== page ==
Negritude Republic

UK/SOUTH AFRICA
Producer/Curator

 

 

 

Negritude Republic
South Block
30th Oct- 13 Nov 2014
Artist: Modise Sepeng

 

Negritude Republic is an ideological movement driven by South African-born, Johannesburg-based, designer/illustrator/photographer/art director, Modise Sepeng aka BlackDice. BlackDice’s creativity stems from the cultural ideology of Afrocentrism; elevating messages of Black Consciousness, rooted in a (re)discovery of the authentic self. His work aims to draw attention to his own African heritage using symbolic references of liberation heroes like Steve Biko and Madiba.

The Black Consciousness Movement was a grassroots anti-Apartheid activist movement that emerged in South Africa in the mid-1960s out of the political vacuum created by the jailing and banning of the African National Congress and Pan Africanist Congress leadership in 1960. The Black Consciousness Movement represented a social movement for political consciousness and sits behind the Négritude movement founded in France in the 1920s.

The young African students who coined the term la Négritude and developed its theories in Paris in the 1920s were not the first to question the assumptions of European Enlightenment thought, but they were perhaps some of the first to give a public voice to its contradictions. Today, however, authentic African storytelling through digital media is increasingly accessible, and furthermore, counters stereotypical imagery created by the West. If this ideology is now re-examined using a postcolonial frame, how does it’s legacy influence future directions in African thought?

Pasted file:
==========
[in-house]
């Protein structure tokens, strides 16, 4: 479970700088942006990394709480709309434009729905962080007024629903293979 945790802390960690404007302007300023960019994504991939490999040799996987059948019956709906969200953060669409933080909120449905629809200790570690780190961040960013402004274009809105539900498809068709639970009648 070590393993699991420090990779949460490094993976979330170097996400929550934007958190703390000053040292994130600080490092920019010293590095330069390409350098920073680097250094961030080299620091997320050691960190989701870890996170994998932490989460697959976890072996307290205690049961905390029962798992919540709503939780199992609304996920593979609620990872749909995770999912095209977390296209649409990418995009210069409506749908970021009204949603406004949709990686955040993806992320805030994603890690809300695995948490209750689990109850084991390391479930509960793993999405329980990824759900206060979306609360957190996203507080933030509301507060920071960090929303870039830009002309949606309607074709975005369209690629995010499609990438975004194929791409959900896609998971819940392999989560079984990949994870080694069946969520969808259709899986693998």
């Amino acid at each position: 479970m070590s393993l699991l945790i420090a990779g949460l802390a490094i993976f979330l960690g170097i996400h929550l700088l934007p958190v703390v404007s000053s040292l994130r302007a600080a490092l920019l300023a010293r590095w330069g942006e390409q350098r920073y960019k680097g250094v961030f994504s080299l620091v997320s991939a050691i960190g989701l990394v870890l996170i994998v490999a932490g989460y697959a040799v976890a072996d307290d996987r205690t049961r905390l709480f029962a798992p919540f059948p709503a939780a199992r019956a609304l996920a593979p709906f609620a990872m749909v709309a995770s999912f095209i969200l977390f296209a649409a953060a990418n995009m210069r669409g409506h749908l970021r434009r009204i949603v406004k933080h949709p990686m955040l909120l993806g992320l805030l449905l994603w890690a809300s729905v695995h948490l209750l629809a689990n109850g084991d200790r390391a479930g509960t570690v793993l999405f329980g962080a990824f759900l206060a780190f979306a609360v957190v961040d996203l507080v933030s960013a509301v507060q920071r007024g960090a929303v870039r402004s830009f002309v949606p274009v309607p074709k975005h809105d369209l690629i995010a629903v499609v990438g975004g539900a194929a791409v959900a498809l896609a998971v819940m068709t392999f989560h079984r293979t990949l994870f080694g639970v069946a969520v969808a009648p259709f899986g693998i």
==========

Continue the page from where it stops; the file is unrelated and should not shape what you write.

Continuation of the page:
Afrocentricity is a curious exploration of identity at this time considering the large African contemporary diaspora communities around the world today. Black consciousness, however, is imperative for those same reasons. There are approximately 82,000,000 Africans in diaspora, a figure that has more than tripled since 2007. If we consider Afrocentricity as an ideology largely concerned with cultural paradigm, how does the movement of Africans outside the continent impact on cultural traits such as language, education, religion, and psychological processing? Over centuries, the definition of ‘African’ has been defined from a Eurocentric perspective which embedded skin colour as a foremost characteristic. According to renowned author M. K. Asante, anyone who suffered from European exclusion based on skin colour, and whose life is based on a culture other than his/her own, or who has participated in the five-hundred year resistance to European domination of the African continent, is an African.

BlackDice’s work explores a significant time in South Africa’s history. In 1994, South Africa became democratic. 20 years on, South Africa is still arguably a divided country. This work reflects on the transitional process for South Africans and the need to create their identity through their own experiences and stories.

He comments: “We are in the midst of a growing examination of ourselves as Africans, living in a modern, connected and technological world. As Africans, we find ourselves in a unique environment – holding onto traditional values whilst embracing our modernity. This is a youthful principle, and the youth are leading the change, incorporating African values with worldly attitudes, combining our spirit with optimism and excitement.
As we remember the past, we turn boldly towards the future. As we explore new possibilities, we call on our ancestors for guidance and protection. The two are, and forever will be, connected.”

BlackDice has a distinguished aesthetic to his work, mixing notions of traditional South African tribal themes with masculine African portraits and illustrated typography. Each piece nods to a new movement in pan-Africanism and punk-rock fused with pop art and hip-hop.

 

Photography by Beth Chalmers

 

 



Leave a Reply

You must be logged in to post a comment.